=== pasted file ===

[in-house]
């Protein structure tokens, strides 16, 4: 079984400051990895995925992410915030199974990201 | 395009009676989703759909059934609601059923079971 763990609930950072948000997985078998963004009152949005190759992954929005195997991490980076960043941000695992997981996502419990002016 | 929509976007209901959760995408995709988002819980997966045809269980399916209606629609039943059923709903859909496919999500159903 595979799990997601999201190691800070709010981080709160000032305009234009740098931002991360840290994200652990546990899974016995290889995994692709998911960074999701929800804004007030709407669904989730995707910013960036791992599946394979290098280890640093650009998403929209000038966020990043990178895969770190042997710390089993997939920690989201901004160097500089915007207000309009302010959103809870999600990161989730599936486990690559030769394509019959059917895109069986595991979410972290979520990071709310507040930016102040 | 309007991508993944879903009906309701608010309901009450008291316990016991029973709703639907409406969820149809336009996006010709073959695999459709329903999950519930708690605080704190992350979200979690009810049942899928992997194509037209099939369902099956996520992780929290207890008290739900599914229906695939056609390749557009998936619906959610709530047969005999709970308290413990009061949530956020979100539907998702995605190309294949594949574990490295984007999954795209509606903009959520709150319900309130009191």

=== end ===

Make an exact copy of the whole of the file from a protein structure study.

[in-house]
């Protein structure tokens, strides 16, 4: 079984400051990895995925992410915030199974990201 | 395009009676989703759909059934609601059923079971 763990609930950072948000997985078998963004009152949005190759992954929005195997991490980076960043941000695992997981996502419990002016 | 929509976007209901959760995408995709988002819980997966045809269980399916209606629609039943059923709903859909496919999500159903 595979799990997601999201190691800070709010981080709160000032305009234009740098931002991360840290994200652990546990899974016995290889995994692709998911960074999701929800804004007030709407669904989730995707910013960036791992599946394979290098280890640093650009998403929209000038966020990043990178895969770190042997710390089993997939920690989201901004160097500089915007207000309009302010959103809870999600990161989730599936486990690559030769394509019959059917895109069986595991979410972290979520990071709310507040930016102040 | 309007991508993944879903009906309701608010309901009450008291316990016991029973709703639907409406969820149809336009996006010709073959695999459709329903999950519930708690605080704190992350979200979690009810049942899928992997194509037209099939369902099956996520992780929290207890008290739900599914229906695939056609390749557009998936619906959610709530047969005999709970308290413990009061949530956020979100539907998702995605190309294949594949574990490295984007999954795209509606903009959520709150319900309130009191």